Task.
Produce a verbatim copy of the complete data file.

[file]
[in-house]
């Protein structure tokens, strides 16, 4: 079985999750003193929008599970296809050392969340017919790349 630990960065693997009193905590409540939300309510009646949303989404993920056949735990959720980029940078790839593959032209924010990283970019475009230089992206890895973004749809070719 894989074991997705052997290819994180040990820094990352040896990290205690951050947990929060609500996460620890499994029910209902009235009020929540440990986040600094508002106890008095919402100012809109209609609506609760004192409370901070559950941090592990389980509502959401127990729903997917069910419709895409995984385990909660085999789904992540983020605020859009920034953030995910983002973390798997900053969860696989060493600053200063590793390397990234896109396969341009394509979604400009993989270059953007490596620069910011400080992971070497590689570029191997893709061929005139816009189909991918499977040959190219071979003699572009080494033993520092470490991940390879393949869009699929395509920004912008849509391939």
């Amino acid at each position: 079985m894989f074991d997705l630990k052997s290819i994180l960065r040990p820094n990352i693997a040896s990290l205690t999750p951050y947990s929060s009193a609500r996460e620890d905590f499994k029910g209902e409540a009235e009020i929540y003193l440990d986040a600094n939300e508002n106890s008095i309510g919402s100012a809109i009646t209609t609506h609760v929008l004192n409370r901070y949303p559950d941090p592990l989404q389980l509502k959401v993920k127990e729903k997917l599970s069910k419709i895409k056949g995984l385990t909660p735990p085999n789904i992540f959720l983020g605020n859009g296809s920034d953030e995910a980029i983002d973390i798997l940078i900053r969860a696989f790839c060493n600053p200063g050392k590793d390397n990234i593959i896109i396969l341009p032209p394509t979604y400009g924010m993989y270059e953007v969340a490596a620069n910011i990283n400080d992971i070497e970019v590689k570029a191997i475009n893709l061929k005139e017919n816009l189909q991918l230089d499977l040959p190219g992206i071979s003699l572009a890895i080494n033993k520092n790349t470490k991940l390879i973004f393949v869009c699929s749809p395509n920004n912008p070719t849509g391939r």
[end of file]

[in-house]
């Protein structure tokens, strides 16, 4: 079985999750003193929008599970296809050392969340017919790349 630990960065693997009193905590409540939300309510009646949303989404993920056949735990959720980029940078790839593959032209924010990283970019475009230089992206890895973004749809070719 894989074991997705052997290819994180040990820094990352040896990290205690951050947990929060609500996460620890499994029910209902009235009020929540440990986040600094508002106890008095919402100012809109209609609506609760004192409370901070559950941090592990389980509502959401127990729903997917069910419709895409995984385990909660085999789904992540983020605020859009920034953030995910983002973390798997900053969860696989060493600053200063590793390397990234896109396969341009394509979604400009993989270059953007490596620069910011400080992971070497590689570029191997893709061929005139816009189909991918499977040959190219071979003699572009080494033993520092470490991940390879393949869009699929395509920004912008849509391939």
């Amino acid at each position: 079985m894989f074991d997705l630990k052997s290819i994180l960065r040990p820094n990352i693997a040896s990290l205690t999750p951050y947990s929060s009193a609500r996460e620890d905590f499994k029910g209902e409540a009235e009020i929540y003193l440990d986040a600094n939300e508002n106890s008095i309510g919402s100012a809109i009646t209609t609506h609760v929008l004192n409370r901070y949303p559950d941090p592990l989404q389980l509502k959401v993920k127990e729903k997917l599970s069910k419709i895409k056949g995984l385990t909660p735990p085999n789904i992540f959720l983020g605020n859009g296809s920034d953030e995910a980029i983002d973390i798997l940078i900053r969860a696989f790839c060493n600053p200063g050392k590793d390397n990234i593959i896109i396969l341009p032209p394509t979604y400009g924010m993989y270059e953007v969340a490596a620069n910011i990283n400080d992971i070497e970019v590689k570029a191997i475009n893709l061929k005139e017919n816009l189909q991918l230089d499977l040959p190219g992206i071979s003699l572009a890895i080494n033993k520092n790349t470490k991940l390879i973004f393949v869009c699929s749809p395509n920004n912008p070719t849509g391939r």